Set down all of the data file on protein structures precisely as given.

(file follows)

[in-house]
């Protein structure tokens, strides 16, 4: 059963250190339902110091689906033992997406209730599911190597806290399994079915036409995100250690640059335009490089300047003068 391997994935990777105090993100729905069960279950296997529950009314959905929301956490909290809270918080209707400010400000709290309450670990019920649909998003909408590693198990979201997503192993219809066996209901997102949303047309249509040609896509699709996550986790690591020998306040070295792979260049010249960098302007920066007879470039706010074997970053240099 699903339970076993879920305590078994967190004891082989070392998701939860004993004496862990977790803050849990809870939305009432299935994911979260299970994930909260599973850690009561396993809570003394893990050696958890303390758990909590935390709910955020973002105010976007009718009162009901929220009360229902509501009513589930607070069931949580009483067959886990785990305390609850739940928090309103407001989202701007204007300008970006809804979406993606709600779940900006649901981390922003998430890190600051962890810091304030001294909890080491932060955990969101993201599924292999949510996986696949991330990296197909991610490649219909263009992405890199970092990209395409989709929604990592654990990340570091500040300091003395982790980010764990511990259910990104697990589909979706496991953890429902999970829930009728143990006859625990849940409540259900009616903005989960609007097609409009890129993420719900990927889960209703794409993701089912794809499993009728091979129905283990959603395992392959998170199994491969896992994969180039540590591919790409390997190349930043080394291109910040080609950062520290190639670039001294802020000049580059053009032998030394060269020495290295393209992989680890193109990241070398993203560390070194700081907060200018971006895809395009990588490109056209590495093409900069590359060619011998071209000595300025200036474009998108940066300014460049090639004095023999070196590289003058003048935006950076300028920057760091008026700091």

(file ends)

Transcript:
[in-house]
């Protein structure tokens, strides 16, 4: 059963250190339902110091689906033992997406209730599911190597806290399994079915036409995100250690640059335009490089300047003068 391997994935990777105090993100729905069960279950296997529950009314959905929301956490909290809270918080209707400010400000709290309450670990019920649909998003909408590693198990979201997503192993219809066996209901997102949303047309249509040609896509699709996550986790690591020998306040070295792979260049010249960098302007920066007879470039706010074997970053240099 699903339970076993879920305590078994967190004891082989070392998701939860004993004496862990977790803050849990809870939305009432299935994911979260299970994930909260599973850690009561396993809570003394893990050696958890303390758990909590935390709910955020973002105010976007009718009162009901929220009360229902509501009513589930607070069931949580009483067959886990785990305390609850739940928090309103407001989202701007204007300008970006809804979406993606709600779940900006649901981390922003998430890190600051962890810091304030001294909890080491932060955990969101993201599924292999949510996986696949991330990296197909991610490649219909263009992405890199970092990209395409989709929604990592654990990340570091500040300091003395982790980010764990511990259910990104697990589909979706496991953890429902999970829930009728143990006859625990849940409540259900009616903005989960609007097609409009890129993420719900990927889960209703794409993701089912794809499993009728091979129905283990959603395992392959998170199994491969896992994969180039540590591919790409390997190349930043080394291109910040080609950062520290190639670039001294802020000049580059053009032998030394060269020495290295393209992989680890193109990241070398993203560390070194700081907060200018971006895809395009990588490109056209590495093409900069590359060619011998071209000595300025200036474009998108940066300014460049090639004095023999070196590289003058003048935006950076300028920057760091008026700091």